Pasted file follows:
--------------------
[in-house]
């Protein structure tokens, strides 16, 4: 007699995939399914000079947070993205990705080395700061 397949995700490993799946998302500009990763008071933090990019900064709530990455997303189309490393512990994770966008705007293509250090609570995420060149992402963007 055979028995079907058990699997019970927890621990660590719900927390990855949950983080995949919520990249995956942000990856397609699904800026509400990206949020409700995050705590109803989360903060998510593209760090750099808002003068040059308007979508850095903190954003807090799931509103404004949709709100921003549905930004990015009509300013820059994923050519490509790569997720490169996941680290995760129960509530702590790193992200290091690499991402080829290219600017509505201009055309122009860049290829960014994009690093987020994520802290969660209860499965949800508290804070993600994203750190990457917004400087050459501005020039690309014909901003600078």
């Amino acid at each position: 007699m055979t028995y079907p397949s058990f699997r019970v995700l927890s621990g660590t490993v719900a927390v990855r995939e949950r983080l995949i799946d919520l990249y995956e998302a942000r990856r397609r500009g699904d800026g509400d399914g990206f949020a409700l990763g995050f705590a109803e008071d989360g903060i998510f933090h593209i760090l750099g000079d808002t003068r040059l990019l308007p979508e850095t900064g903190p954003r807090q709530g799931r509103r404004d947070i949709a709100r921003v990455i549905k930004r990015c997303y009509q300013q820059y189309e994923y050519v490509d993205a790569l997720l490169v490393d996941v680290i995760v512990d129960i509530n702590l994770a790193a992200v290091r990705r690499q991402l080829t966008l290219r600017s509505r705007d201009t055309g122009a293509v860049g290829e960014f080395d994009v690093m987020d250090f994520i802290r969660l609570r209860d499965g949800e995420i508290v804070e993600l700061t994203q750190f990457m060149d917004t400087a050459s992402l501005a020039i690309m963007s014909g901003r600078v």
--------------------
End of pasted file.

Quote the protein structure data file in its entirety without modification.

[in-house]
């Protein structure tokens, strides 16, 4: 007699995939399914000079947070993205990705080395700061 397949995700490993799946998302500009990763008071933090990019900064709530990455997303189309490393512990994770966008705007293509250090609570995420060149992402963007 055979028995079907058990699997019970927890621990660590719900927390990855949950983080995949919520990249995956942000990856397609699904800026509400990206949020409700995050705590109803989360903060998510593209760090750099808002003068040059308007979508850095903190954003807090799931509103404004949709709100921003549905930004990015009509300013820059994923050519490509790569997720490169996941680290995760129960509530702590790193992200290091690499991402080829290219600017509505201009055309122009860049290829960014994009690093987020994520802290969660209860499965949800508290804070993600994203750190990457917004400087050459501005020039690309014909901003600078």
């Amino acid at each position: 007699m055979t028995y079907p397949s058990f699997r019970v995700l927890s621990g660590t490993v719900a927390v990855r995939e949950r983080l995949i799946d919520l990249y995956e998302a942000r990856r397609r500009g699904d800026g509400d399914g990206f949020a409700l990763g995050f705590a109803e008071d989360g903060i998510f933090h593209i760090l750099g000079d808002t003068r040059l990019l308007p979508e850095t900064g903190p954003r807090q709530g799931r509103r404004d947070i949709a709100r921003v990455i549905k930004r990015c997303y009509q300013q820059y189309e994923y050519v490509d993205a790569l997720l490169v490393d996941v680290i995760v512990d129960i509530n702590l994770a790193a992200v290091r990705r690499q991402l080829t966008l290219r600017s509505r705007d201009t055309g122009a293509v860049g290829e960014f080395d994009v690093m987020d250090f994520i802290r969660l609570r209860d499965g949800e995420i508290v804070e993600l700061t994203q750190f990457m060149d917004t400087a050459s992402l501005a020039i690309m963007s014909g901003r600078v």